The total sum of the country’s household debt stood at €157bn in the final quarter last year, equivalent to a debt of €34,069 owed by every person in the State, but down by 1.6% from the previous quarter, said the Central Bank.
The bank’s latest quarterly financial accounts also showed that overall debt had fallen by almost 23% from a peak in the third quarter of 2008, while the measure of household debt sustainability had also improved.
Debt as a proportion of household disposable income fell to just over 170%, down from a level of 198% in 2013, and its lowest level since late 2005.
Mortgage debt repayments and rising house prices helped increase the net worth of households to €600.8bn, or €130,331 per person, its highest level since late 2008.
However, the debt legacy of the banking and economic collapse remains an intolerable burden for many thousands of households, which the improving economy will do little to improve any time soon, personal insolvency experts said.
“The central bank figures showing the improving outlook for household debt are very welcome, but falling unemployment and more jobs are not going to make this problem go away,” said Michael Dowling, a senior debt adviser.
Mr Dowling urged the Government to press ahead with plans to reform the insolvency debt regime to encourage more people to strike formal deals over their secured and unsecured debt with their lenders.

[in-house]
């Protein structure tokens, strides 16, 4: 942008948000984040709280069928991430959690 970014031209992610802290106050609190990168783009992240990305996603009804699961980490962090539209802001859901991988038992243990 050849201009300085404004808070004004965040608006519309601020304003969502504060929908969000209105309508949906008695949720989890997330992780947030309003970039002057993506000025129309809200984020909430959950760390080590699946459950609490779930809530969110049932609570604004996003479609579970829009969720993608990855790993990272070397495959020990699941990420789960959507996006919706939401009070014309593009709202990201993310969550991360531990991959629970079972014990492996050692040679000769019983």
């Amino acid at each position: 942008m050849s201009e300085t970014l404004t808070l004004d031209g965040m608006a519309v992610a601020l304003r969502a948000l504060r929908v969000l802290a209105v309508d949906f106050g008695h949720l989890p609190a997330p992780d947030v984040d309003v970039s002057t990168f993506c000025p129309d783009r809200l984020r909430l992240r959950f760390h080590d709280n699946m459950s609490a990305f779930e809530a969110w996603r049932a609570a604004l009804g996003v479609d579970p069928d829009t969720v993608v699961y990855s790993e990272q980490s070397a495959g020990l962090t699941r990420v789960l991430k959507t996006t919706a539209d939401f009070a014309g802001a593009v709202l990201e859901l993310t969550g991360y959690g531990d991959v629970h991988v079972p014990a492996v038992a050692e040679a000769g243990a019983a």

Streamlining the application process for debt relief and insolvency notices would probably do more for deeply indebted households than softening the veto held by banks over striking debt deals, he said.
Ireland’s household debt burden was the third highest in Europe in 2013, recent central bank research showed, with only Denmark and the Netherlands holding higher debt levels as a proportion of their household disposable incomes.
The Central Bank said yesterday said that Ireland’s indicators of household debt remain high by international comparisons.
Gerry Dowling (no relation), a co-ordinator with the Government-funded Money Advice and Budgeting Service in Dublin, said the number of people seeking advice form MABS had fallen from the sky-high levels during the worst of the crisis four years ago, but that the complexity of household debt problems were if anything deepening.
He said most banks were still refusing to deal in an adequate way with household debt and were baulking at writing down unsecured debt. Mr Dowling cited a case of a young woman client, who though now on social welfare, was still facing a demand from a lender to repay over €351 a month on a small business loan of €17,365. “Unsecured debt is still a major problem,” he said.
The Central Bank report said that overall debt held by non-financial corporations fell for the fourth consecutive quarter to 185% of GDP late last year, because the economy had grown.
The drop came despite the value of such debt rising by €3.08bn over the quarter.